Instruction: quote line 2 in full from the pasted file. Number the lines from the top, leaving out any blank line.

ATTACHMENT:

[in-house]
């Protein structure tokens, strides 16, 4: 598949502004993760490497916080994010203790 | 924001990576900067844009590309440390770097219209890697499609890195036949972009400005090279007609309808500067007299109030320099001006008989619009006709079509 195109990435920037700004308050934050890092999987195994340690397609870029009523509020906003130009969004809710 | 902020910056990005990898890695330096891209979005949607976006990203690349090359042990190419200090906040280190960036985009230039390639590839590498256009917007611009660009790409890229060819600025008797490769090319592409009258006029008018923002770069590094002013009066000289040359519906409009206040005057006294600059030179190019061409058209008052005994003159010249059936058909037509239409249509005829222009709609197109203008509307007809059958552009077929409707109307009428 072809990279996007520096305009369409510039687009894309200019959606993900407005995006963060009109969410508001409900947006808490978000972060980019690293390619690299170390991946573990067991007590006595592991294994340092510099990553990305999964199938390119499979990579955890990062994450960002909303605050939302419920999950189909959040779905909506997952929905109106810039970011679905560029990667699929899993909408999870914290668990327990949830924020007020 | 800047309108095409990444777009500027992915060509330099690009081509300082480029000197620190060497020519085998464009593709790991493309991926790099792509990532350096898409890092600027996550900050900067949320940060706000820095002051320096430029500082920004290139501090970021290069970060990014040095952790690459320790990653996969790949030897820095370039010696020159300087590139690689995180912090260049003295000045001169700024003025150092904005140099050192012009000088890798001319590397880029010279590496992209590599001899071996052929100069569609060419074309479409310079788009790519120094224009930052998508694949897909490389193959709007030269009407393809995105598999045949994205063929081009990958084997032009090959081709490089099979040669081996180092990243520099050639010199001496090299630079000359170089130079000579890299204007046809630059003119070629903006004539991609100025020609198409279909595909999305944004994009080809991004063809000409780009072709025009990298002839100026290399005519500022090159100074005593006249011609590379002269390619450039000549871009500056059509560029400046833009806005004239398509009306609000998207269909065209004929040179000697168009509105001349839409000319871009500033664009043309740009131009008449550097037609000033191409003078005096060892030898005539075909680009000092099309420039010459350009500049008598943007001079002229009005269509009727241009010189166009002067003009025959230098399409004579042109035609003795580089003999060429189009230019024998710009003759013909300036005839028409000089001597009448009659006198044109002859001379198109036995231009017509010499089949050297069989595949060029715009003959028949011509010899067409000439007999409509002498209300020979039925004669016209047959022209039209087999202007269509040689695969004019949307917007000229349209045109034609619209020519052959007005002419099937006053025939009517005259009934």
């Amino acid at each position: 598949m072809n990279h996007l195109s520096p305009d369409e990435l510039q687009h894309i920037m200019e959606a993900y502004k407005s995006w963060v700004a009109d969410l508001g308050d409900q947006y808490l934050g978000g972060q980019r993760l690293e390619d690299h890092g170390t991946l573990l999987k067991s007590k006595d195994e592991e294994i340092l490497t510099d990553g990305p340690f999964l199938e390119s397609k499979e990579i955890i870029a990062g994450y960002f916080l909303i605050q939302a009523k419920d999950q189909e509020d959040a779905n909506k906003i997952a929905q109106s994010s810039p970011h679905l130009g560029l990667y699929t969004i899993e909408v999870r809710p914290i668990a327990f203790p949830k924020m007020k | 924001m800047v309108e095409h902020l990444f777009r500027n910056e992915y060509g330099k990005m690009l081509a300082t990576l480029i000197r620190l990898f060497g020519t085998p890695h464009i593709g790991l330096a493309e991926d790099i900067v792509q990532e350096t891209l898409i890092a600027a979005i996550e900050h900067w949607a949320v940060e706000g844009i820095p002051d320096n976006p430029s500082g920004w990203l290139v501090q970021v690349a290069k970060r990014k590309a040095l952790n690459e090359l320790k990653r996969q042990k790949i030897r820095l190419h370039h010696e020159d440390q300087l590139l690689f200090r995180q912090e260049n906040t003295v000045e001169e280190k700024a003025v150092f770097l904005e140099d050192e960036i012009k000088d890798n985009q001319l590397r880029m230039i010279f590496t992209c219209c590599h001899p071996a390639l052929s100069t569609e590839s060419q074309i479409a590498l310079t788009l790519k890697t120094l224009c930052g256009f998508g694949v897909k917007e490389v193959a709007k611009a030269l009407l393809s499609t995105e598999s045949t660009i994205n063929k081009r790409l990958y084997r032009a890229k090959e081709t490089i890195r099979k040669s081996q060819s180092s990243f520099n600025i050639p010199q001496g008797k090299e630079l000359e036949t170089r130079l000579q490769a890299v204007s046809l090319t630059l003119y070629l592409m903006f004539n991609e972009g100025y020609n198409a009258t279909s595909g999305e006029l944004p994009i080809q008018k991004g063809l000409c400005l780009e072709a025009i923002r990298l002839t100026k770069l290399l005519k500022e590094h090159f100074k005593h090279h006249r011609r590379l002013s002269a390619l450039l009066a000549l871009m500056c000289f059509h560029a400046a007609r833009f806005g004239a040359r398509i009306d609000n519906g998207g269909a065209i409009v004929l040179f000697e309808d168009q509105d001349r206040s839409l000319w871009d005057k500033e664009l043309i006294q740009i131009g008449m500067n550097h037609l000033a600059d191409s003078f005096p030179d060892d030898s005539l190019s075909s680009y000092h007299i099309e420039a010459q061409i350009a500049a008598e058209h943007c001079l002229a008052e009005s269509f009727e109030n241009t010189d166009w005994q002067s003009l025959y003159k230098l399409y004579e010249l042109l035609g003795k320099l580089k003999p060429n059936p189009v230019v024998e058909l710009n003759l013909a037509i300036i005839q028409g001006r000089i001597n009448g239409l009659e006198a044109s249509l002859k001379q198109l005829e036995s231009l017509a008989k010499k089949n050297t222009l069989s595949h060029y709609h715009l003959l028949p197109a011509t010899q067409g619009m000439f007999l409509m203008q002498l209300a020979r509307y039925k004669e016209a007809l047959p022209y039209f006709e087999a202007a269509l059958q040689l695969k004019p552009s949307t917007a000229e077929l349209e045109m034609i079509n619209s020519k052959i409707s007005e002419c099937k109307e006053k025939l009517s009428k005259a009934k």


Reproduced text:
């Protein structure tokens, strides 16, 4: 598949502004993760490497916080994010203790 | 924001990576900067844009590309440390770097219209890697499609890195036949972009400005090279007609309808500067007299109030320099001006008989619009006709079509 195109990435920037700004308050934050890092999987195994340690397609870029009523509020906003130009969004809710 | 902020910056990005990898890695330096891209979005949607976006990203690349090359042990190419200090906040280190960036985009230039390639590839590498256009917007611009660009790409890229060819600025008797490769090319592409009258006029008018923002770069590094002013009066000289040359519906409009206040005057006294600059030179190019061409058209008052005994003159010249059936058909037509239409249509005829222009709609197109203008509307007809059958552009077929409707109307009428 072809990279996007520096305009369409510039687009894309200019959606993900407005995006963060009109969410508001409900947006808490978000972060980019690293390619690299170390991946573990067991007590006595592991294994340092510099990553990305999964199938390119499979990579955890990062994450960002909303605050939302419920999950189909959040779905909506997952929905109106810039970011679905560029990667699929899993909408999870914290668990327990949830924020007020 | 800047309108095409990444777009500027992915060509330099690009081509300082480029000197620190060497020519085998464009593709790991493309991926790099792509990532350096898409890092600027996550900050900067949320940060706000820095002051320096430029500082920004290139501090970021290069970060990014040095952790690459320790990653996969790949030897820095370039010696020159300087590139690689995180912090260049003295000045001169700024003025150092904005140099050192012009000088890798001319590397880029010279590496992209590599001899071996052929100069569609060419074309479409310079788009790519120094224009930052998508694949897909490389193959709007030269009407393809995105598999045949994205063929081009990958084997032009090959081709490089099979040669081996180092990243520099050639010199001496090299630079000359170089130079000579890299204007046809630059003119070629903006004539991609100025020609198409279909595909999305944004994009080809991004063809000409780009072709025009990298002839100026290399005519500022090159100074005593006249011609590379002269390619450039000549871009500056059509560029400046833009806005004239398509009306609000998207269909065209004929040179000697168009509105001349839409000319871009500033664009043309740009131009008449550097037609000033191409003078005096060892030898005539075909680009000092099309420039010459350009500049008598943007001079002229009005269509009727241009010189166009002067003009025959230098399409004579042109035609003795580089003999060429189009230019024998710009003759013909300036005839028409000089001597009448009659006198044109002859001379198109036995231009017509010499089949050297069989595949060029715009003959028949011509010899067409000439007999409509002498209300020979039925004669016209047959022209039209087999202007269509040689695969004019949307917007000229349209045109034609619209020519052959007005002419099937006053025939009517005259009934």